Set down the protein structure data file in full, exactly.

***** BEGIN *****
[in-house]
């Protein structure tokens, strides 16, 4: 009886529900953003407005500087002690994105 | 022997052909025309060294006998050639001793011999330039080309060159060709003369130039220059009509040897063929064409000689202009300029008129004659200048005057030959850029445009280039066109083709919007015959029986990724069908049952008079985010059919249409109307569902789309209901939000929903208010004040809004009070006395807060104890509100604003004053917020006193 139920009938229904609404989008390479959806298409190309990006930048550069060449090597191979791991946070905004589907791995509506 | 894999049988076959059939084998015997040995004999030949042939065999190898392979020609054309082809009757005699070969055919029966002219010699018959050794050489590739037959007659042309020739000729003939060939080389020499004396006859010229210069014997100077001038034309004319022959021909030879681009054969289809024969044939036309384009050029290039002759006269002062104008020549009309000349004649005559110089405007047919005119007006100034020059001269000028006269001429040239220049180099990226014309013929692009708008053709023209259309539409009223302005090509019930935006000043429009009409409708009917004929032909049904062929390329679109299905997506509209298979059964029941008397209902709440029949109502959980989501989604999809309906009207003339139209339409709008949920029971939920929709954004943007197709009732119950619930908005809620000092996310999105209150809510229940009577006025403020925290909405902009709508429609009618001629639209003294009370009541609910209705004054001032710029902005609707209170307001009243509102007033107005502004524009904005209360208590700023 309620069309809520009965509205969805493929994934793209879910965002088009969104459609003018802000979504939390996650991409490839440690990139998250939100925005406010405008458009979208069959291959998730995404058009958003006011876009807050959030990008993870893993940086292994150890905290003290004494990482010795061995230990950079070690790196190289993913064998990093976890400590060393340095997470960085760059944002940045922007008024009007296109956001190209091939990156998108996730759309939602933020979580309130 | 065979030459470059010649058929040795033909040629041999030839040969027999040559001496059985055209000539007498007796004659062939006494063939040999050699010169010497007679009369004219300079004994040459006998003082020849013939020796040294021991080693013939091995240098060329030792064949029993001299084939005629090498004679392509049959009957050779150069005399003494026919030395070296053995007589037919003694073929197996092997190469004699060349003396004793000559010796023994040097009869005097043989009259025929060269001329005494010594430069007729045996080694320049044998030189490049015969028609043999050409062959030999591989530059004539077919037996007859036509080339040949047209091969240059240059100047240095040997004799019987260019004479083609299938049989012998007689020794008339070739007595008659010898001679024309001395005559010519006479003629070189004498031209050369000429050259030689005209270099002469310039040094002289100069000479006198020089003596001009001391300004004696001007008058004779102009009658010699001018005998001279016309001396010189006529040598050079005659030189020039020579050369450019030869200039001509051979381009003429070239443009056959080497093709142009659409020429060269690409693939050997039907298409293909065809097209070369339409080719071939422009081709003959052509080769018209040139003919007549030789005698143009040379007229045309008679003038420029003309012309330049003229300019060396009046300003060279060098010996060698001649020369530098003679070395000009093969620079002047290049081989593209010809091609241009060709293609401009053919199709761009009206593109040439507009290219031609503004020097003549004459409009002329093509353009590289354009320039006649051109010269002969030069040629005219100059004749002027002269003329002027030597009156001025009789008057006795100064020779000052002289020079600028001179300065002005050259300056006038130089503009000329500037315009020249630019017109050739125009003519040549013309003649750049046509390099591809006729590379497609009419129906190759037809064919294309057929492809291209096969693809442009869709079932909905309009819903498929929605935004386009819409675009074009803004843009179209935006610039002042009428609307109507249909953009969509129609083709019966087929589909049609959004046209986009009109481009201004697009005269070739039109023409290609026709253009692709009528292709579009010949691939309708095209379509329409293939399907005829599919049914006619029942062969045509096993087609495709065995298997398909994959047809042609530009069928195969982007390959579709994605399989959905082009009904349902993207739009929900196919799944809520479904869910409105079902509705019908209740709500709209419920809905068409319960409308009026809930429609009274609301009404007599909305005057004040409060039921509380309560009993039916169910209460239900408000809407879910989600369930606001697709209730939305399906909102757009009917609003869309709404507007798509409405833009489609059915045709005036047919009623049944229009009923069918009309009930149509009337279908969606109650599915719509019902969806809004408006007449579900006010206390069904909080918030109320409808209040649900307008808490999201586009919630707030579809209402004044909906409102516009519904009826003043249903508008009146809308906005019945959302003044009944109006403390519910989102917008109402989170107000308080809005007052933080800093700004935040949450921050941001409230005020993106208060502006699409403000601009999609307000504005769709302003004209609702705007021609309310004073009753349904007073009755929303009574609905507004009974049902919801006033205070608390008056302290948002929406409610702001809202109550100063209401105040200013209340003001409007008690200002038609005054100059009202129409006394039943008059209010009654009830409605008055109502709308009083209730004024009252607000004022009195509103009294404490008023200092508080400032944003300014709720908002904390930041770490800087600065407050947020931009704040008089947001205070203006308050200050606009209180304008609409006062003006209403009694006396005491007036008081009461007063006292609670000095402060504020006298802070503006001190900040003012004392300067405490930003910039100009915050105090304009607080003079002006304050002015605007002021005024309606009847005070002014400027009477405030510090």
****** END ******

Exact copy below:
[in-house]
């Protein structure tokens, strides 16, 4: 009886529900953003407005500087002690994105 | 022997052909025309060294006998050639001793011999330039080309060159060709003369130039220059009509040897063929064409000689202009300029008129004659200048005057030959850029445009280039066109083709919007015959029986990724069908049952008079985010059919249409109307569902789309209901939000929903208010004040809004009070006395807060104890509100604003004053917020006193 139920009938229904609404989008390479959806298409190309990006930048550069060449090597191979791991946070905004589907791995509506 | 894999049988076959059939084998015997040995004999030949042939065999190898392979020609054309082809009757005699070969055919029966002219010699018959050794050489590739037959007659042309020739000729003939060939080389020499004396006859010229210069014997100077001038034309004319022959021909030879681009054969289809024969044939036309384009050029290039002759006269002062104008020549009309000349004649005559110089405007047919005119007006100034020059001269000028006269001429040239220049180099990226014309013929692009708008053709023209259309539409009223302005090509019930935006000043429009009409409708009917004929032909049904062929390329679109299905997506509209298979059964029941008397209902709440029949109502959980989501989604999809309906009207003339139209339409709008949920029971939920929709954004943007197709009732119950619930908005809620000092996310999105209150809510229940009577006025403020925290909405902009709508429609009618001629639209003294009370009541609910209705004054001032710029902005609707209170307001009243509102007033107005502004524009904005209360208590700023 309620069309809520009965509205969805493929994934793209879910965002088009969104459609003018802000979504939390996650991409490839440690990139998250939100925005406010405008458009979208069959291959998730995404058009958003006011876009807050959030990008993870893993940086292994150890905290003290004494990482010795061995230990950079070690790196190289993913064998990093976890400590060393340095997470960085760059944002940045922007008024009007296109956001190209091939990156998108996730759309939602933020979580309130 | 065979030459470059010649058929040795033909040629041999030839040969027999040559001496059985055209000539007498007796004659062939006494063939040999050699010169010497007679009369004219300079004994040459006998003082020849013939020796040294021991080693013939091995240098060329030792064949029993001299084939005629090498004679392509049959009957050779150069005399003494026919030395070296053995007589037919003694073929197996092997190469004699060349003396004793000559010796023994040097009869005097043989009259025929060269001329005494010594430069007729045996080694320049044998030189490049015969028609043999050409062959030999591989530059004539077919037996007859036509080339040949047209091969240059240059100047240095040997004799019987260019004479083609299938049989012998007689020794008339070739007595008659010898001679024309001395005559010519006479003629070189004498031209050369000429050259030689005209270099002469310039040094002289100069000479006198020089003596001009001391300004004696001007008058004779102009009658010699001018005998001279016309001396010189006529040598050079005659030189020039020579050369450019030869200039001509051979381009003429070239443009056959080497093709142009659409020429060269690409693939050997039907298409293909065809097209070369339409080719071939422009081709003959052509080769018209040139003919007549030789005698143009040379007229045309008679003038420029003309012309330049003229300019060396009046300003060279060098010996060698001649020369530098003679070395000009093969620079002047290049081989593209010809091609241009060709293609401009053919199709761009009206593109040439507009290219031609503004020097003549004459409009002329093509353009590289354009320039006649051109010269002969030069040629005219100059004749002027002269003329002027030597009156001025009789008057006795100064020779000052002289020079600028001179300065002005050259300056006038130089503009000329500037315009020249630019017109050739125009003519040549013309003649750049046509390099591809006729590379497609009419129906190759037809064919294309057929492809291209096969693809442009869709079932909905309009819903498929929605935004386009819409675009074009803004843009179209935006610039002042009428609307109507249909953009969509129609083709019966087929589909049609959004046209986009009109481009201004697009005269070739039109023409290609026709253009692709009528292709579009010949691939309708095209379509329409293939399907005829599919049914006619029942062969045509096993087609495709065995298997398909994959047809042609530009069928195969982007390959579709994605399989959905082009009904349902993207739009929900196919799944809520479904869910409105079902509705019908209740709500709209419920809905068409319960409308009026809930429609009274609301009404007599909305005057004040409060039921509380309560009993039916169910209460239900408000809407879910989600369930606001697709209730939305399906909102757009009917609003869309709404507007798509409405833009489609059915045709005036047919009623049944229009009923069918009309009930149509009337279908969606109650599915719509019902969806809004408006007449579900006010206390069904909080918030109320409808209040649900307008808490999201586009919630707030579809209402004044909906409102516009519904009826003043249903508008009146809308906005019945959302003044009944109006403390519910989102917008109402989170107000308080809005007052933080800093700004935040949450921050941001409230005020993106208060502006699409403000601009999609307000504005769709302003004209609702705007021609309310004073009753349904007073009755929303009574609905507004009974049902919801006033205070608390008056302290948002929406409610702001809202109550100063209401105040200013209340003001409007008690200002038609005054100059009202129409006394039943008059209010009654009830409605008055109502709308009083209730004024009252607000004022009195509103009294404490008023200092508080400032944003300014709720908002904390930041770490800087600065407050947020931009704040008089947001205070203006308050200050606009209180304008609409006062003006209403009694006396005491007036008081009461007063006292609670000095402060504020006298802070503006001190900040003012004392300067405490930003910039100009915050105090304009607080003079002006304050002015605007002021005024309606009847005070002014400027009477405030510090």